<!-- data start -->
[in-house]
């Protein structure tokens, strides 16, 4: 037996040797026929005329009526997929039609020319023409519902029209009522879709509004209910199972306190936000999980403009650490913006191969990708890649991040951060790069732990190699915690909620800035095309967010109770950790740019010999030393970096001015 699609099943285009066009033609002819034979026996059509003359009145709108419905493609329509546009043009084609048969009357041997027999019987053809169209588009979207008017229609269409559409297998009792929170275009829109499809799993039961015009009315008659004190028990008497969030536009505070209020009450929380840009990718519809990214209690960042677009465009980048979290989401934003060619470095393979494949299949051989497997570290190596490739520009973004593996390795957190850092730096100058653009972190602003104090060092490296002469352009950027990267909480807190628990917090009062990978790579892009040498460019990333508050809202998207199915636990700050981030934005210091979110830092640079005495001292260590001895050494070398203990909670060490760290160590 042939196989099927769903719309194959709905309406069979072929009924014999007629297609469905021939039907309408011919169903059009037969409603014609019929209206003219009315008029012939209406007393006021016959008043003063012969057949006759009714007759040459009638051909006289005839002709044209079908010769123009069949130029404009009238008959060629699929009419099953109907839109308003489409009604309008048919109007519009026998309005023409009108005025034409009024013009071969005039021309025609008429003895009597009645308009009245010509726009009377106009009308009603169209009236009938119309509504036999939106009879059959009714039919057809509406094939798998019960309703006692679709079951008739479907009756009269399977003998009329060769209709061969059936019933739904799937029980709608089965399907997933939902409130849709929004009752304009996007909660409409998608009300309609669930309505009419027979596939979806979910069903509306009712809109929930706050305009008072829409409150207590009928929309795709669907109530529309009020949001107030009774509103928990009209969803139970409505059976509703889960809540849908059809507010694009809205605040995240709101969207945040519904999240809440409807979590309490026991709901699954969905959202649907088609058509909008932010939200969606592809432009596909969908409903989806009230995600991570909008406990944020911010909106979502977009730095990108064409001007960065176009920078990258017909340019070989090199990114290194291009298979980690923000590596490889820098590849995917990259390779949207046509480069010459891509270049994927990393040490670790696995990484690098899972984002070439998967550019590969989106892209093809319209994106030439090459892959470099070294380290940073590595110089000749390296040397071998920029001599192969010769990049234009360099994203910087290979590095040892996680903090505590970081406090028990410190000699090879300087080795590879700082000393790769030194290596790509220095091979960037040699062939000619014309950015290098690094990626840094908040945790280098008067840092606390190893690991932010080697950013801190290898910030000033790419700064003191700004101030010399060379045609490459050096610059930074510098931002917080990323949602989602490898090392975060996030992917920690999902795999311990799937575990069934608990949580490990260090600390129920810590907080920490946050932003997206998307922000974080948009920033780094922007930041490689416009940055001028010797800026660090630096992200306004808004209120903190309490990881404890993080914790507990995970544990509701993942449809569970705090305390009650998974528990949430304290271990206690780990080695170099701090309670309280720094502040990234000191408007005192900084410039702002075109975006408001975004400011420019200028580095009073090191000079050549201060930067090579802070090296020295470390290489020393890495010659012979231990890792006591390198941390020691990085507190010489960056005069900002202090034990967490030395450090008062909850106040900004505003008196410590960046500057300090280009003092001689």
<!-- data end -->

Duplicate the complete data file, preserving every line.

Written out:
[in-house]
């Protein structure tokens, strides 16, 4: 037996040797026929005329009526997929039609020319023409519902029209009522879709509004209910199972306190936000999980403009650490913006191969990708890649991040951060790069732990190699915690909620800035095309967010109770950790740019010999030393970096001015 699609099943285009066009033609002819034979026996059509003359009145709108419905493609329509546009043009084609048969009357041997027999019987053809169209588009979207008017229609269409559409297998009792929170275009829109499809799993039961015009009315008659004190028990008497969030536009505070209020009450929380840009990718519809990214209690960042677009465009980048979290989401934003060619470095393979494949299949051989497997570290190596490739520009973004593996390795957190850092730096100058653009972190602003104090060092490296002469352009950027990267909480807190628990917090009062990978790579892009040498460019990333508050809202998207199915636990700050981030934005210091979110830092640079005495001292260590001895050494070398203990909670060490760290160590 042939196989099927769903719309194959709905309406069979072929009924014999007629297609469905021939039907309408011919169903059009037969409603014609019929209206003219009315008029012939209406007393006021016959008043003063012969057949006759009714007759040459009638051909006289005839002709044209079908010769123009069949130029404009009238008959060629699929009419099953109907839109308003489409009604309008048919109007519009026998309005023409009108005025034409009024013009071969005039021309025609008429003895009597009645308009009245010509726009009377106009009308009603169209009236009938119309509504036999939106009879059959009714039919057809509406094939798998019960309703006692679709079951008739479907009756009269399977003998009329060769209709061969059936019933739904799937029980709608089965399907997933939902409130849709929004009752304009996007909660409409998608009300309609669930309505009419027979596939979806979910069903509306009712809109929930706050305009008072829409409150207590009928929309795709669907109530529309009020949001107030009774509103928990009209969803139970409505059976509703889960809540849908059809507010694009809205605040995240709101969207945040519904999240809440409807979590309490026991709901699954969905959202649907088609058509909008932010939200969606592809432009596909969908409903989806009230995600991570909008406990944020911010909106979502977009730095990108064409001007960065176009920078990258017909340019070989090199990114290194291009298979980690923000590596490889820098590849995917990259390779949207046509480069010459891509270049994927990393040490670790696995990484690098899972984002070439998967550019590969989106892209093809319209994106030439090459892959470099070294380290940073590595110089000749390296040397071998920029001599192969010769990049234009360099994203910087290979590095040892996680903090505590970081406090028990410190000699090879300087080795590879700082000393790769030194290596790509220095091979960037040699062939000619014309950015290098690094990626840094908040945790280098008067840092606390190893690991932010080697950013801190290898910030000033790419700064003191700004101030010399060379045609490459050096610059930074510098931002917080990323949602989602490898090392975060996030992917920690999902795999311990799937575990069934608990949580490990260090600390129920810590907080920490946050932003997206998307922000974080948009920033780094922007930041490689416009940055001028010797800026660090630096992200306004808004209120903190309490990881404890993080914790507990995970544990509701993942449809569970705090305390009650998974528990949430304290271990206690780990080695170099701090309670309280720094502040990234000191408007005192900084410039702002075109975006408001975004400011420019200028580095009073090191000079050549201060930067090579802070090296020295470390290489020393890495010659012979231990890792006591390198941390020691990085507190010489960056005069900002202090034990967490030395450090008062909850106040900004505003008196410590960046500057300090280009003092001689």